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Why is there Something
rather than Nothing?


For example:


Why like this?

And not like this?


Why like this?

And not like this?

This, of course, is not a new question.  It's very likely you have asked this of yourself periodically during your lifetime... rhetorically or otherwise.  In any case, I am asking YOU this question now.

The format here is not exactly a blog, where every response is automatically posted.  There will be some selective editing done.  Interesting and respectful responses will be added to this page (below) as they arrive.  If you are genuinely intrigued by the question, I'm sure you will be able to provide an intriguing response.  Humor will be warmly appreciated, though it is certainly not a prerequisite.

All responses will be posted anonymously.

The question is:  Why is there Something, rather than Nothing?

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Here are some responses


The moment you think “Why there is…” is the moment of creation of something. Thinking mind is the creator which also created the Creator.

In Philosophy there is a standard called The Principle of Sufficient Reason.  Fundamentally this principle relies on the belief (or somewhat logical trust) that there is a coherent reason for everything… all the way up and all the way down, so to speak.  It suggests that for every circumstance there is a reason why it happened... there is a cause.  Parallel to this principle is the notion, “ex nihilo nihil fit” ("No thing can come from Nothing").  These two ideas are commonly considered to be true A priori, meaning, they are known to be true independent of experience.  If true, they essentially deny the possibility that Something could spring from Nothing, and that for every Something there is an explanation as to how it came to be like it is.  And, since we are obviously engulfed with a great deal of Something, there has always been Something.  One can argue for or against this principle, but even if it is accepted, a question arises whether or not this principle must be confined within some logical domain.  For instance, if you believe that God is the creator of all things, can you make this principle apply to Him?  Can you logically ask the classical, childlike question, “If God created everything, who or what created God?”  It seems to me that regardless of whether one believes in God or not, we are logically forced to reach a limit for the domain of The Principle of Sufficient Reason when it comes to the question, “Why is there Something, rather than Nothing?”.  This appears to be an unanswerable question, not because it is so difficult to determine, but rather because it is in and of itself a paradox.  And while it appears to be a question, semantically, it is, in fact, a puzzle with no valid solution.  Having said that, it is, I feel, a marvelous puzzle.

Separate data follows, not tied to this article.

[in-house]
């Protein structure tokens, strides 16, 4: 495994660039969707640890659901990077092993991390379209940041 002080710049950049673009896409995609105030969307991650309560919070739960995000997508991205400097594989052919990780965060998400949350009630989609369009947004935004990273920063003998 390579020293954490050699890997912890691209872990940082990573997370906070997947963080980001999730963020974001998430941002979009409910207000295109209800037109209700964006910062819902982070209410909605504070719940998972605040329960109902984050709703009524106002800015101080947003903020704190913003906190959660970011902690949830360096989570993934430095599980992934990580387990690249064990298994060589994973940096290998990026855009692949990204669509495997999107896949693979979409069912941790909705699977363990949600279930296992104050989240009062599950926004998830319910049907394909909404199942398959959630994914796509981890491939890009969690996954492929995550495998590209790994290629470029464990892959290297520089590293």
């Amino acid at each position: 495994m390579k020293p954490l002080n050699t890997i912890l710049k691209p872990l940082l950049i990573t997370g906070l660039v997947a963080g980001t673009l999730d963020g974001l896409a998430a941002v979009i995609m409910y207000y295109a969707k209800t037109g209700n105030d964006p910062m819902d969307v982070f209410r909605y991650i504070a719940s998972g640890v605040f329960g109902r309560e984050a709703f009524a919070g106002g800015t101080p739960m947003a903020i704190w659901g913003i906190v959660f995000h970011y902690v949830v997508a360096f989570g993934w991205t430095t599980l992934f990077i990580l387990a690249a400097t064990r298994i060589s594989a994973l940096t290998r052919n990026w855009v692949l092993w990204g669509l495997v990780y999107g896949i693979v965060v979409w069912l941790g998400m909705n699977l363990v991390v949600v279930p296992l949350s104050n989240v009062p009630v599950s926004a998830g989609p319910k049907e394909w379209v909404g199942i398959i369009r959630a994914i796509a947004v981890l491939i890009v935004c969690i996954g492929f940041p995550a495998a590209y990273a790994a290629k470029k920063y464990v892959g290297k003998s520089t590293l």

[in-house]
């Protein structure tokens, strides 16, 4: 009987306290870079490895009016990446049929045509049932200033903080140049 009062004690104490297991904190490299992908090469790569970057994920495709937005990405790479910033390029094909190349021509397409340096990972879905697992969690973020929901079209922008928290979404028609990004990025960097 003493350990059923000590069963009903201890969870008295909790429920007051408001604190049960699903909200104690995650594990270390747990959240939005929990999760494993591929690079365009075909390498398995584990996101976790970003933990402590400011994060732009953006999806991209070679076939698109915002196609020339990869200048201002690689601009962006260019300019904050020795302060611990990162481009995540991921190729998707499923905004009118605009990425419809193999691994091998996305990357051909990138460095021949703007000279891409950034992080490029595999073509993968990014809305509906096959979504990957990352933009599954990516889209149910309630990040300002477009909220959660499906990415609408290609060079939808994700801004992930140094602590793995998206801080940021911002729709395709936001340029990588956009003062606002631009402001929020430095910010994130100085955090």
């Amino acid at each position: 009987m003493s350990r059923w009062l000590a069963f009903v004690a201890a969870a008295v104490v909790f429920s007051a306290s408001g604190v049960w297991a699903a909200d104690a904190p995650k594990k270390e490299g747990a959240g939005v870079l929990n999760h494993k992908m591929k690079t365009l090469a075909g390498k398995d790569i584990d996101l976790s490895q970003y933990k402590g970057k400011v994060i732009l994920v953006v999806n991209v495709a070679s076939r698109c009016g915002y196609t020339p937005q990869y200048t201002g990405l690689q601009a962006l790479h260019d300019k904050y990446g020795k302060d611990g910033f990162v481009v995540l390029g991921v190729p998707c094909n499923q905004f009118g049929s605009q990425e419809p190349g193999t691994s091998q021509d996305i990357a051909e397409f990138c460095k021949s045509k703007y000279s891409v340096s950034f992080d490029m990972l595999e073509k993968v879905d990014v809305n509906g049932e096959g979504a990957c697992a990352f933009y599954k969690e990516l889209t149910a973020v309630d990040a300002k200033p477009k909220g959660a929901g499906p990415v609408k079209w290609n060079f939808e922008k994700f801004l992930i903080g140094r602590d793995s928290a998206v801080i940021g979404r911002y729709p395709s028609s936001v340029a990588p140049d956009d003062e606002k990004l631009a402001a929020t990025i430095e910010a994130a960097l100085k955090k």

The mind is forever hungry for something; it might say to you, "give me something" (to do, see, think about). 

Our deep and eternal Nothing...bores the mind. 

Nothing is far more wonderful than something can ever hope to be, but the mind's desire requires a bit of "taming"!

Even though a complete and accurate answer is impossible to comprehend, the question is a good one.  It is more of a statement than a question.  And it leads an inquisitive mind into new areas of comprehension.